Not everything we desire is worth pursuing:
A key biblical truth has to do with what we desire, what we seek, what we wish for. We can desire good things or bad things. Which one we desire makes all the difference in the world. This is true both of believers and non-believers. Let me look at one classic biblical example of this. It involves ancient Israel, and their craving for food.
We have at least two descriptions of this. Just after the exodus, the people have already started complaining about the good old days back in Egypt. What great food they had there, while now as they wander in the wilderness, it is slim pickings. As we find in Exodus 16:2-3:
“And the whole congregation of the people of Israel grumbled against Moses and Aaron in the wilderness, and the people of Israel said to them, ‘Would that we had died by the hand of the Lord in the land of Egypt, when we sat by the meat pots and ate bread to the full, for you have brought us out into this wilderness to kill this whole assembly with hunger’.”
The chapter goes on to discuss how God graciously provided for them manna. But when we get to Numbers 11, we find that the Israelites are STILL whining about food. They are still complaining, and they are still wanting to go back to Egypt to have some ‘real food’. They were already sick and tired of God’s provision of manna.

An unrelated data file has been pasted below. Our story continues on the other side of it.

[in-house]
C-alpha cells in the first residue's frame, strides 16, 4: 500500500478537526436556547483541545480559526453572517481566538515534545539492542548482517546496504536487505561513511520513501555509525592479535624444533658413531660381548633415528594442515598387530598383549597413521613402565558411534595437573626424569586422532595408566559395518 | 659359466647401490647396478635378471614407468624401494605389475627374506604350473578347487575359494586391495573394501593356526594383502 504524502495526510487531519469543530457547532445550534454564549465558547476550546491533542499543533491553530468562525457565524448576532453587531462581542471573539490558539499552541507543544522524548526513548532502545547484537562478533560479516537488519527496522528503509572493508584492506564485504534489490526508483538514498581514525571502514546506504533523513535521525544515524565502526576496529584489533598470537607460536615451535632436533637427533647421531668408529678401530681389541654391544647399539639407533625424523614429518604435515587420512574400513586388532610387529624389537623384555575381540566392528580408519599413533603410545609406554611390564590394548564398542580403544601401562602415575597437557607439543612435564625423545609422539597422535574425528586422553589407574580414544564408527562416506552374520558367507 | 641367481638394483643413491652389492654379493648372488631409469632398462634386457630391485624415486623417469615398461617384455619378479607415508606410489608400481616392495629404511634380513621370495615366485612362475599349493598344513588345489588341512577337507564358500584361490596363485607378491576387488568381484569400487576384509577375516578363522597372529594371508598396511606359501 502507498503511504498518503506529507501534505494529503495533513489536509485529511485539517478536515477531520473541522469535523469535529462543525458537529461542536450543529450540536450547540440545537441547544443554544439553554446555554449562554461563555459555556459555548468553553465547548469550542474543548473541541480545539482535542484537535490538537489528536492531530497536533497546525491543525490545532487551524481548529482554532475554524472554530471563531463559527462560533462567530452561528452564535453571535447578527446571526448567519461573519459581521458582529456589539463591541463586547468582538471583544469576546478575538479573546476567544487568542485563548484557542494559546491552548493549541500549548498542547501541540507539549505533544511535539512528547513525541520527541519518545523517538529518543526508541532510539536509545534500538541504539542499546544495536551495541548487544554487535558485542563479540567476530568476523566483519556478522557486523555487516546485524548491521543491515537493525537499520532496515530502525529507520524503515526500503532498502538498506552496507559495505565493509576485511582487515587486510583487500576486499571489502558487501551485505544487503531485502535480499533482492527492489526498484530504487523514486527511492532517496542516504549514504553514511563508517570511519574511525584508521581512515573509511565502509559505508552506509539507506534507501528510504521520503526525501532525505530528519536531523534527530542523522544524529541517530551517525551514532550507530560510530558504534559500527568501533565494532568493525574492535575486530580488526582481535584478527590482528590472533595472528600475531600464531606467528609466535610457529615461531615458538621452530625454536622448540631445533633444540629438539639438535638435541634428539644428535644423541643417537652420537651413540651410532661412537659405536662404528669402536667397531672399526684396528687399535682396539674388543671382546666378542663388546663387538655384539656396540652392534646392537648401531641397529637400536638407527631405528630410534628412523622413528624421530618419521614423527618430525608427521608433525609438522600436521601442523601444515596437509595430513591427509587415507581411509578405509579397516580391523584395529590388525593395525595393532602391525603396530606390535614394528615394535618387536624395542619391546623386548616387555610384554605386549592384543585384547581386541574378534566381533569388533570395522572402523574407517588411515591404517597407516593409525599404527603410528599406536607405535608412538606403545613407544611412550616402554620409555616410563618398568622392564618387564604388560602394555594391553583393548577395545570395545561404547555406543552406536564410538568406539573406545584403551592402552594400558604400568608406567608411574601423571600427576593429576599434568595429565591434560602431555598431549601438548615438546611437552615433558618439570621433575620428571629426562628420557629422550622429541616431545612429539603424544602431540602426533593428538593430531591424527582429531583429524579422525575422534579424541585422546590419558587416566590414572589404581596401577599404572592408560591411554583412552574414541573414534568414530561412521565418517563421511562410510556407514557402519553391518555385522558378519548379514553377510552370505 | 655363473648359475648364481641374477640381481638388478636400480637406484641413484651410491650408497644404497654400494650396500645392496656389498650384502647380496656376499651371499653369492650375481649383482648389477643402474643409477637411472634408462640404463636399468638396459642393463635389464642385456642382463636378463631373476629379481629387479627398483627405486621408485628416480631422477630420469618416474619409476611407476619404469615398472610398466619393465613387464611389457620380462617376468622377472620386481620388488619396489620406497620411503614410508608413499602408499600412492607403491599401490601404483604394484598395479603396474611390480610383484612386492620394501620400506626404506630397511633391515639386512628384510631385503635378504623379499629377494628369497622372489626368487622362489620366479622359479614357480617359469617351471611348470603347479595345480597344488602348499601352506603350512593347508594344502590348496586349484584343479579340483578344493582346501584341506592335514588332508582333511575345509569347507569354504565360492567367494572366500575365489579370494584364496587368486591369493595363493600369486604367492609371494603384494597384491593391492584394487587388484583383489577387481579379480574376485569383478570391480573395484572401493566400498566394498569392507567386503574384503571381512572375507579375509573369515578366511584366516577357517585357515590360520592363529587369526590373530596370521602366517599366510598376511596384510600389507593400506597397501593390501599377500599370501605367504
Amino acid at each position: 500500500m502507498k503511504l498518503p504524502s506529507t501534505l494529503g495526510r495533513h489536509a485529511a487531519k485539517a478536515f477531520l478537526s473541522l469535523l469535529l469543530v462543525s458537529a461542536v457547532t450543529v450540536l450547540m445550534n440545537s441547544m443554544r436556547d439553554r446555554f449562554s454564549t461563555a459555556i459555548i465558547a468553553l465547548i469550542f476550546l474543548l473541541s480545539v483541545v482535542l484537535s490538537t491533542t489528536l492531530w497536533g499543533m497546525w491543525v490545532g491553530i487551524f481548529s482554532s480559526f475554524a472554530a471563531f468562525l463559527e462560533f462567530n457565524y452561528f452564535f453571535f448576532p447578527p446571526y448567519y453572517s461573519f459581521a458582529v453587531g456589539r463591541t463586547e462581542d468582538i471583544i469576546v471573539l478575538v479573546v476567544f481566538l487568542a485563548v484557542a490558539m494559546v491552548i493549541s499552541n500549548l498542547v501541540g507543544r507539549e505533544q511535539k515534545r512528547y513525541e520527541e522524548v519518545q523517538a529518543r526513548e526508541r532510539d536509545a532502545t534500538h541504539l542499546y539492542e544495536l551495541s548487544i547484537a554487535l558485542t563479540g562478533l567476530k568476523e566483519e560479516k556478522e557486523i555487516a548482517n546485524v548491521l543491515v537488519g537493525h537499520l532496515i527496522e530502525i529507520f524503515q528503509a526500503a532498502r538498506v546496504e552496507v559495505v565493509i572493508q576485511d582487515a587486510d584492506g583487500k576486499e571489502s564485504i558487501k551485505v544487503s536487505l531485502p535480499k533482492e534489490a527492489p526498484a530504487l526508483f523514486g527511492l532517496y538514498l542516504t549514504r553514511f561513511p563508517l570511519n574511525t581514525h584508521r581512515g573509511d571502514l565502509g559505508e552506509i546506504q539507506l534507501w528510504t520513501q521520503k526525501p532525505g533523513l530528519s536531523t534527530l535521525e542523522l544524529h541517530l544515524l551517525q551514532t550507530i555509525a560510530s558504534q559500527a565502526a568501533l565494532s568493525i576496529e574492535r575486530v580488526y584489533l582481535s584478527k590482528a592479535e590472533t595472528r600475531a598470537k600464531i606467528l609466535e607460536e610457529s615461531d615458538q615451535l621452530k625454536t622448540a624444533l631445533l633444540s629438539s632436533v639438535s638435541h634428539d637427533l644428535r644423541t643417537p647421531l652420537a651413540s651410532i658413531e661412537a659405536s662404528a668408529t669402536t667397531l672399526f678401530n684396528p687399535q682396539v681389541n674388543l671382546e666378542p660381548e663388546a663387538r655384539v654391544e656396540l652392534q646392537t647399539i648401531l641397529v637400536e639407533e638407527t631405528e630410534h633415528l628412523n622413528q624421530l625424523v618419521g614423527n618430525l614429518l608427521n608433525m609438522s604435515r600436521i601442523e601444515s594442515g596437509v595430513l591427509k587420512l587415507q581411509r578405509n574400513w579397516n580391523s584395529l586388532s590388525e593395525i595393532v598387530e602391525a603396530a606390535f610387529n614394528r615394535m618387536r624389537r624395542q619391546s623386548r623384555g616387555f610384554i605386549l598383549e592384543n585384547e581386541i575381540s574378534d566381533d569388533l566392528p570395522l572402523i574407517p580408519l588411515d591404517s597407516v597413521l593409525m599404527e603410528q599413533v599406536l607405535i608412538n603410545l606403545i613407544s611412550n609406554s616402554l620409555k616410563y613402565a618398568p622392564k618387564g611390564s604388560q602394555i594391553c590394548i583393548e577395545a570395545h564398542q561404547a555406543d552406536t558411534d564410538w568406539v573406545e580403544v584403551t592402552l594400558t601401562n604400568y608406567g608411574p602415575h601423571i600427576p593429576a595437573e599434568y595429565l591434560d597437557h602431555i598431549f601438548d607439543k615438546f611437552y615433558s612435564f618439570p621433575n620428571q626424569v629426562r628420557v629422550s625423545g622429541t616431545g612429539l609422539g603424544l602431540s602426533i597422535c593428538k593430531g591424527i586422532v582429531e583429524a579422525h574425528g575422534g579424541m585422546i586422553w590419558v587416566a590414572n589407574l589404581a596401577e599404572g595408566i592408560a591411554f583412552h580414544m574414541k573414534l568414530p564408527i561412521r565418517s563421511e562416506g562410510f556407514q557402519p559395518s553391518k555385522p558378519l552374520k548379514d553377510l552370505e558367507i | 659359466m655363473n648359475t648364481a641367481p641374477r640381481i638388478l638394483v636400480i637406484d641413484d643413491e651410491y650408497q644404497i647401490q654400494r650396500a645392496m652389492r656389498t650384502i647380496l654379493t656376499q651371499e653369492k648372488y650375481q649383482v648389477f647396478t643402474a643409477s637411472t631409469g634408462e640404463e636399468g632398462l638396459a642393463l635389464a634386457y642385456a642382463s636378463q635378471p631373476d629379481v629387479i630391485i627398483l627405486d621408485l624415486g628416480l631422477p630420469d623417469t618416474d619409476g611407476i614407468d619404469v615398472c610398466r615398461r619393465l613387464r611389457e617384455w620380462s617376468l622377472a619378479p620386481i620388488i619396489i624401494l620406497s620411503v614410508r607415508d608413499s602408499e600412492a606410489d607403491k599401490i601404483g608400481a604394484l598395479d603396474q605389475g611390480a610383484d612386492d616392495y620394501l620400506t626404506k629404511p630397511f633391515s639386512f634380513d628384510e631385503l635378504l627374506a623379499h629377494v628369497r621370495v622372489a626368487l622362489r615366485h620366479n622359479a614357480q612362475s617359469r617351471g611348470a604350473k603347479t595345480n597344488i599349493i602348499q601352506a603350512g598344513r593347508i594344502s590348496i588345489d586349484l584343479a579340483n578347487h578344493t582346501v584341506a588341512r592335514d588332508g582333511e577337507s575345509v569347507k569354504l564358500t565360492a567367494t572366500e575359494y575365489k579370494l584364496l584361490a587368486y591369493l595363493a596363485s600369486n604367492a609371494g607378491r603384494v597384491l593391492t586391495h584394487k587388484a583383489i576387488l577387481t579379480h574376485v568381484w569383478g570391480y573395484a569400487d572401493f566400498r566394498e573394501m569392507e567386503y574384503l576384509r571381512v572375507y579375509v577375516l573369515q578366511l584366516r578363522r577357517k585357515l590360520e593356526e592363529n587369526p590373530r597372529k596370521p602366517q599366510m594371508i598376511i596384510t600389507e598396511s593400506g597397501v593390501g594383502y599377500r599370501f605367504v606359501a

As we read in verses 4-5: “Now the rabble that was among them had a strong craving. And the people of Israel also wept again and said, ‘Oh that we had meat to eat!’ We remember the fish we ate in Egypt that cost nothing, the cucumbers, the melons, the leeks, the onions, and the garlic.”
After way too much complaining and ingratitude, God finally acted. He gave them what they desired, but it was judgment, not blessing. As we find in verses 31-34:
Then a wind from the Lord sprang up, and it brought quail from the sea and let them fall beside the camp, about a day’s journey on this side and a day’s journey on the other side, around the camp, and about two cubits above the ground. And the people rose all that day and all night and all the next day, and gathered the quail. Those who gathered least gathered ten homers. And they spread them out for themselves all around the camp. While the meat was yet between their teeth, before it was consumed, the anger of the Lord was kindled against the people, and the Lord struck down the people with a very great plague. Therefore the name of that place was called Kibroth-hattaavah, because there they buried the people who had the craving.
Wow, that should serve as a warning to us all. And the rest of Scripture refers back to this incident more than once. Much of Psalm 78 for example has to do with this story. Verse 18 says this: “They tested God in their heart by demanding the food they craved.” And in verses 26-31 we read:
He caused the east wind to blow in the heavens,
and by his power he led out the south wind;